So to solder to the output of our volume control board we will have:
Your diagram may be a bit different depending on the colors of your female mini jack cable. A common example would
Next tin your cables (prepare them with a bit of solder on them) and trim them down. Solder them onto the points on
the output of the volume control circuit following the diagram you have made yourself with the tip-ring-sleeve
Note that the volume control unit is face down. This allows the volume control dial to spin freely against the
smooth plastic underneath it. Also note that it is facing towards the rectangular notch we filed earlier.
Underside of the completed soldering:
Now file a rounded notch to let the cable exit out of the top center of the push to talk unit. You only need to file
the round notch into the backside of the unit (the side without the button):
Stick a piece of electrical tape between the volume control unit and the push to talk circuit. Push the volume knob
to the edge of the rectangular notch. At this point, plug your phone in and your headphones and play some music to test
your wiring skillz.
Now add a blob of hot glue on the inside edge of the volume controller circuit to force it to the edge of the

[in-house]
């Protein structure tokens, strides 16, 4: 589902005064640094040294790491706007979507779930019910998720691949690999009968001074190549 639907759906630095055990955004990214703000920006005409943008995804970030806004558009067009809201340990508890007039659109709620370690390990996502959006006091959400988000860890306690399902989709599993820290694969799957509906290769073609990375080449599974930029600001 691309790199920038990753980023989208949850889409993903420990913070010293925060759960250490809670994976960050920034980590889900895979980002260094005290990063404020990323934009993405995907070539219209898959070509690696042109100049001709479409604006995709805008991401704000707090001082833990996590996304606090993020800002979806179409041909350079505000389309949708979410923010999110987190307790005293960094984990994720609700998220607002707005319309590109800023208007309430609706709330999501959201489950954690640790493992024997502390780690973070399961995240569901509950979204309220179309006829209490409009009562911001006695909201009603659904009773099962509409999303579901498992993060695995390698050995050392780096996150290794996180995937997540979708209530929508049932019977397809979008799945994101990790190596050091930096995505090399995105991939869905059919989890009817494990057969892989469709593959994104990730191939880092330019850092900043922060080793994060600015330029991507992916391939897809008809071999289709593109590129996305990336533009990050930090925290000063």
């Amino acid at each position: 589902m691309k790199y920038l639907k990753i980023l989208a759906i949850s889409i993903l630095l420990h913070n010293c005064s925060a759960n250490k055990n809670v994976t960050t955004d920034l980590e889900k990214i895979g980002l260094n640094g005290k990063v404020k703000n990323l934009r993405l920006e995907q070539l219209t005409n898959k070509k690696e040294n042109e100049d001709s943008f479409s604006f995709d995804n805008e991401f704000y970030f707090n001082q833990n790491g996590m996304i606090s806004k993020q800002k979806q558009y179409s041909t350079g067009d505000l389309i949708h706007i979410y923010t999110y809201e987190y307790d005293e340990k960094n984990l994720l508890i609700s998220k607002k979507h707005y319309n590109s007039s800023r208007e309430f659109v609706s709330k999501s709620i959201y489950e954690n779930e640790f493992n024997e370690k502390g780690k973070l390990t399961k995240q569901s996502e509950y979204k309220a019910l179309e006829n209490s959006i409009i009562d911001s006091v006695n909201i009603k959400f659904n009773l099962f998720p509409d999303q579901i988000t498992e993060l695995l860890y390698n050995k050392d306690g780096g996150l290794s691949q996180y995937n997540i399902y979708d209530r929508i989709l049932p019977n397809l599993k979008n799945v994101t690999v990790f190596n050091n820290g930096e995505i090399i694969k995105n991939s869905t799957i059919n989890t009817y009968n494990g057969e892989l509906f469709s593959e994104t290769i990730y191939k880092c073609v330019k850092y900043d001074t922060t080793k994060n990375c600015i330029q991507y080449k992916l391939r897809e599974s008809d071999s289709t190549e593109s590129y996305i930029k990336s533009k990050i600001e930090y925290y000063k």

plastic housing. Take care to not glue the volume potentiometer in place. We want to be able to change our
Now gently fold the original circuit on top of the volume controller knob and test once again with audio to make
sure you don’t have any connections shorting or breaking.
Now replace the top cover and test the push to talk unit. Now carefully put hot glue all around the outside edge of
the push to talk unit, taking care to not glue the volume knob.
If you wish to change the fugly beige color of the unit, you can do so now. Tape off the button and the base cable.
Bust out that black nail polish from your goth phase or some black hobby model paint from that black hawk helicopter
you never finished. Alternatively you can pick a more vibrant color to match your colorware computer. Give the unit two
coats of paint, leaving time for it to dry between coats. If you don’t dig paint, you can also go for the ghetto black
electrical tape look.
Version 01 with ghetto black electrical tape, without the volume controller, a male mini jack connector and a female
to female mini jack adapter and some not-so-stellar sony in-ear headphones:
Here is the completed unit with volume control (unpainted) with a Nokia 6230:
And finally a painted version of the completed unit in use on a messenger bag:
If you are feeling less adventurous or don’t want the analog volume control on the push to talk unit, hop over to
Engadget to read the basic How-To. Nokia, if you are
listening, please include ports for standard headphones on the phone itself and if not, at least in the cables that are
provided with the phone.